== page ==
The following is an excerpt from Will Steacy’s “Deadline.”
Perhaps like many children of newspaper reporters, I came to understand small pieces of my father’s job before the full picture of what he did came into focus. I knew he always came home later than my mother, and that occasionally, as he was “putting a project to bed” as he called it, he barely came home at all. I knew his work involved a lot of time on the phone, many piles of paperwork and stacks of books. I knew that his workplace seemed somehow less serious and more serious than other offices. I knew that for several weeks when I was very young, his union went on strike and for once he was actually home all day, during which time he did things like repaint a room and pick me up from school.We lived close to the Inquirer, and on weekends I sometimes went with him to the castle-like building at 400 N. Broad St. when he needed to pick something up. We’d climb up through the wide stairwells and enter a low-ceilinged room that seemed ancient, dusty and utterly without light. Through there we’d get to the office he shared with his writing partner. In my memories that room is even darker than the newsroom, almost a closet, and covered with teetering towers of documents and floor-to-ceiling ﬁle folders that completely obscured the desks.
The ﬁrst time I saw the new Inquirer newsroom as an adult and a member of the staff, it seemed too clean, too bright—if it weren’t for those wide stairwells, I wouldn’t have believed it was the same building. Then again, it has always seemed kind of unbelievable that I ended up working there at all.And yet, it never felt modern. There were ghosts in the corners of that building, and in the sea of empty desks. There were many times walking through that carpeted room when I would suddenly remember standing in the newsroom on one afternoon in 1989, surrounded by people who were cheering and applauding because my father and his writing partner had won their second Pulitzer Prize. The pictures from that day now have the dusty quality of a long-ago time; some are even in black and white.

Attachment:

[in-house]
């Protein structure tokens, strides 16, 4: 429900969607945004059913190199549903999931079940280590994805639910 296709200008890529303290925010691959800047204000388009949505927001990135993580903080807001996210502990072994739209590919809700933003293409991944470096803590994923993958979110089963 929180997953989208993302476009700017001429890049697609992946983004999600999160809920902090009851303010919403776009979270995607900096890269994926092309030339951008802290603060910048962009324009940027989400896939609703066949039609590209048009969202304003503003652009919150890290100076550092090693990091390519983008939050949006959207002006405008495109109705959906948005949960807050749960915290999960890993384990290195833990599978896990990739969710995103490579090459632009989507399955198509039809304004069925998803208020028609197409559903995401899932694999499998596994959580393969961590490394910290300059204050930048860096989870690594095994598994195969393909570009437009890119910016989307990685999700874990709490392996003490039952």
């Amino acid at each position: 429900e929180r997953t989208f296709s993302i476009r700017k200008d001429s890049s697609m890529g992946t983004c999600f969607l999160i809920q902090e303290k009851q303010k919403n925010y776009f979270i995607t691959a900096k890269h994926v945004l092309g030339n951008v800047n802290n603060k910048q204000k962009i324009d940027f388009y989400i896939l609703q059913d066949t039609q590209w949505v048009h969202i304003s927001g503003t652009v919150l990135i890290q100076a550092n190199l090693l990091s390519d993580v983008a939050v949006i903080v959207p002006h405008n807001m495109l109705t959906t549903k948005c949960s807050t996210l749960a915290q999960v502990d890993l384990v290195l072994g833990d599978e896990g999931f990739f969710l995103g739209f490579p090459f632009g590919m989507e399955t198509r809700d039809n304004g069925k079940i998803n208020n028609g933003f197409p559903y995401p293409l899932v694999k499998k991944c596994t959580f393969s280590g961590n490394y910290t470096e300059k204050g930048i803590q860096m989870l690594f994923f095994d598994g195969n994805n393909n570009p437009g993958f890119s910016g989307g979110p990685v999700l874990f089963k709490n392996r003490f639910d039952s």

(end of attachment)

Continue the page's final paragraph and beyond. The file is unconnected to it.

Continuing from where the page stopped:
More than 20 years later I was fortunate enough to find myself in the midst of another such celebration as a team of Inquirer reporters was awarded a Pulitzer Prize. The crowd of people there to witness the moment seemed so impossibly small, it all felt so quiet. I told myself it felt different because it was I who was bigger, but when I look at the photographs I can see it wasn’t my imagination.Decades ago, the Inquirer had reporters stationed all over the country and even in the world. There were bureaus in Moscow, in London. There were reporters sent to cover wars. By the time I arrived there in 2008, that was all, or mostly, gone.
I grew up thinking of newspapers not as companies but as institutions or societies, places where co-workers played pranks on one another and sometimes showed up drunk and worked hard but not like normal people worked. In that sense, it shouldn’t have been such a surprise to me that as I got older, it was the only job I wanted.
But in a strange way, it doesn’t always feel like I work at the same company where my father once worked. Even before the Inquirer was forced to pack up and leave its iconic white-towered building and settle in a sparkling office space that was once a department store, it didn’t always feel like the same place. Much of what goes on in a day at the Inquirer now would be unimaginably foreign to my father. And I have often wondered what I would think of the way things were back then.
Some measure of shared experience will always bind one reporter to another, as it has for my father and me. There are things we never have to explain to each other: dinner plans that must suddenly be cancelled, the need to make a phone call or two for work on Christmas morning, an editor who doesn’t understand the story being told.
When I was a teenager, my father told me, without exactly meaning to, what his job was all about. I’ve tried to live by it ever since. “Try to tell people something they don’t know,” he said. It’s as close to a family motto as we will ever have.
Reprinted from “Deadline,” by Will Steacy. Copyright © 2014 by Will Steacy